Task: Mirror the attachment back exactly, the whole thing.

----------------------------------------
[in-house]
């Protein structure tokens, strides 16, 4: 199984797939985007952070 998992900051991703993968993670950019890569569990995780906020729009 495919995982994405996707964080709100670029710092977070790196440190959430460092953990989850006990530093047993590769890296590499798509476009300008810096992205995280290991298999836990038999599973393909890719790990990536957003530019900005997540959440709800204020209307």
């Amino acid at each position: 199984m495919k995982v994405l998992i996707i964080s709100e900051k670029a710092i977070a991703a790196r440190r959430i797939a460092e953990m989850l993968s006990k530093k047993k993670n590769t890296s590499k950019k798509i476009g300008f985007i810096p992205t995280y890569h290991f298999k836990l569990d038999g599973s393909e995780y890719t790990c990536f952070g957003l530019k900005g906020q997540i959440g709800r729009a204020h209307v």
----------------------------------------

[in-house]
């Protein structure tokens, strides 16, 4: 199984797939985007952070 998992900051991703993968993670950019890569569990995780906020729009 495919995982994405996707964080709100670029710092977070790196440190959430460092953990989850006990530093047993590769890296590499798509476009300008810096992205995280290991298999836990038999599973393909890719790990990536957003530019900005997540959440709800204020209307």
């Amino acid at each position: 199984m495919k995982v994405l998992i996707i964080s709100e900051k670029a710092i977070a991703a790196r440190r959430i797939a460092e953990m989850l993968s006990k530093k047993k993670n590769t890296s590499k950019k798509i476009g300008f985007i810096p992205t995280y890569h290991f298999k836990l569990d038999g599973s393909e995780y890719t790990c990536f952070g957003l530019k900005g906020q997540i959440g709800r729009a204020h209307v």